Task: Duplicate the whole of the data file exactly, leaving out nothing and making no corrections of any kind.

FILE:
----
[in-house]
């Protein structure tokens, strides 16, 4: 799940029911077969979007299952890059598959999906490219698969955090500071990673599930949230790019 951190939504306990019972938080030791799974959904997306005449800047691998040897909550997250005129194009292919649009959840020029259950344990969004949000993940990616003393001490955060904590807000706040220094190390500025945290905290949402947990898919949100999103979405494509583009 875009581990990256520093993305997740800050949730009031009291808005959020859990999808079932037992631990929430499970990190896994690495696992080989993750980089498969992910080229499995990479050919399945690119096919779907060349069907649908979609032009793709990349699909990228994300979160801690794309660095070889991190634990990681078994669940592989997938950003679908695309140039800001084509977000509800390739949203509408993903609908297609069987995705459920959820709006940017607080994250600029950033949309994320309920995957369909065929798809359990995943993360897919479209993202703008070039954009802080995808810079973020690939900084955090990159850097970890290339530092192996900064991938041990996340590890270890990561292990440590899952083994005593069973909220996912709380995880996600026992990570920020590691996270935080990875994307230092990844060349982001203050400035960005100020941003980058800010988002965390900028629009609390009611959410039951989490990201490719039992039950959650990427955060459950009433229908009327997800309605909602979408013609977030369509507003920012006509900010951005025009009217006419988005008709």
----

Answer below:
[in-house]
């Protein structure tokens, strides 16, 4: 799940029911077969979007299952890059598959999906490219698969955090500071990673599930949230790019 951190939504306990019972938080030791799974959904997306005449800047691998040897909550997250005129194009292919649009959840020029259950344990969004949000993940990616003393001490955060904590807000706040220094190390500025945290905290949402947990898919949100999103979405494509583009 875009581990990256520093993305997740800050949730009031009291808005959020859990999808079932037992631990929430499970990190896994690495696992080989993750980089498969992910080229499995990479050919399945690119096919779907060349069907649908979609032009793709990349699909990228994300979160801690794309660095070889991190634990990681078994669940592989997938950003679908695309140039800001084509977000509800390739949203509408993903609908297609069987995705459920959820709006940017607080994250600029950033949309994320309920995957369909065929798809359990995943993360897919479209993202703008070039954009802080995808810079973020690939900084955090990159850097970890290339530092192996900064991938041990996340590890270890990561292990440590899952083994005593069973909220996912709380995880996600026992990570920020590691996270935080990875994307230092990844060349982001203050400035960005100020941003980058800010988002965390900028629009609390009611959410039951989490990201490719039992039950959650990427955060459950009433229908009327997800309605909602979408013609977030369509507003920012006509900010951005025009009217006419988005008709």